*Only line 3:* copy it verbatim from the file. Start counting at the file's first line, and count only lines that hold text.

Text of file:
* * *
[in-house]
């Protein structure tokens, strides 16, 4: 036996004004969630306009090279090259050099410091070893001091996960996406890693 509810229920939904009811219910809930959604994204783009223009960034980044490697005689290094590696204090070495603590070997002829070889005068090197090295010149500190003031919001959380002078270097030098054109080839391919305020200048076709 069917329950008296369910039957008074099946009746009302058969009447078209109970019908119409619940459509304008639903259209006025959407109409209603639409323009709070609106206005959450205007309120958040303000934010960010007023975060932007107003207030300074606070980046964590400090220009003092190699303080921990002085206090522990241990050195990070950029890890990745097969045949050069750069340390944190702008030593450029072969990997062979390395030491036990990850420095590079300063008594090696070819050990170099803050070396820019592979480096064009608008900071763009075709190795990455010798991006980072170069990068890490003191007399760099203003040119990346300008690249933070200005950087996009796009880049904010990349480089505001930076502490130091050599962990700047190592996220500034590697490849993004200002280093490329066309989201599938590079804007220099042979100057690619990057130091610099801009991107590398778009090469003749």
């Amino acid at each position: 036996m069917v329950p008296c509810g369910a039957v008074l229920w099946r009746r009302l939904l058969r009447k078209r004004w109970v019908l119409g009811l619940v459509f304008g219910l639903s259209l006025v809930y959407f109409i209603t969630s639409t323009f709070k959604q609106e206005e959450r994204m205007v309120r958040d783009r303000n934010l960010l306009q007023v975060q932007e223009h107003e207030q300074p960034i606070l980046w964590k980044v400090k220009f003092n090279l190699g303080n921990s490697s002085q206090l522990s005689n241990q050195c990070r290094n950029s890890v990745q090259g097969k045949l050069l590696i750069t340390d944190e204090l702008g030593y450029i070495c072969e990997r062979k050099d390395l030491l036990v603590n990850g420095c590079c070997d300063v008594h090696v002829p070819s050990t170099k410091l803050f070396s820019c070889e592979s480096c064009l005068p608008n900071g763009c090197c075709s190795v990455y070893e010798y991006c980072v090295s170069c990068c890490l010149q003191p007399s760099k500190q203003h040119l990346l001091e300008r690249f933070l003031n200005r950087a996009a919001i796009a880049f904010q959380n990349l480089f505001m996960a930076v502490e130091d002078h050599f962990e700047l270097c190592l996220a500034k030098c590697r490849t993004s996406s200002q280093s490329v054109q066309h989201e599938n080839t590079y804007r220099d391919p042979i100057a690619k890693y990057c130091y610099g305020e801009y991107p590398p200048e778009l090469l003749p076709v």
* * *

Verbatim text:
């Amino acid at each position: 036996m069917v329950p008296c509810g369910a039957v008074l229920w099946r009746r009302l939904l058969r009447k078209r004004w109970v019908l119409g009811l619940v459509f304008g219910l639903s259209l006025v809930y959407f109409i209603t969630s639409t323009f709070k959604q609106e206005e959450r994204m205007v309120r958040d783009r303000n934010l960010l306009q007023v975060q932007e223009h107003e207030q300074p960034i606070l980046w964590k980044v400090k220009f003092n090279l190699g303080n921990s490697s002085q206090l522990s005689n241990q050195c990070r290094n950029s890890v990745q090259g097969k045949l050069l590696i750069t340390d944190e204090l702008g030593y450029i070495c072969e990997r062979k050099d390395l030491l036990v603590n990850g420095c590079c070997d300063v008594h090696v002829p070819s050990t170099k410091l803050f070396s820019c070889e592979s480096c064009l005068p608008n900071g763009c090197c075709s190795v990455y070893e010798y991006c980072v090295s170069c990068c890490l010149q003191p007399s760099k500190q203003h040119l990346l001091e300008r690249f933070l003031n200005r950087a996009a919001i796009a880049f904010q959380n990349l480089f505001m996960a930076v502490e130091d002078h050599f962990e700047l270097c190592l996220a500034k030098c590697r490849t993004s996406s200002q280093s490329v054109q066309h989201e599938n080839t590079y804007r220099d391919p042979i100057a690619k890693y990057c130091y610099g305020e801009y991107p590398p200048e778009l090469l003749p076709v």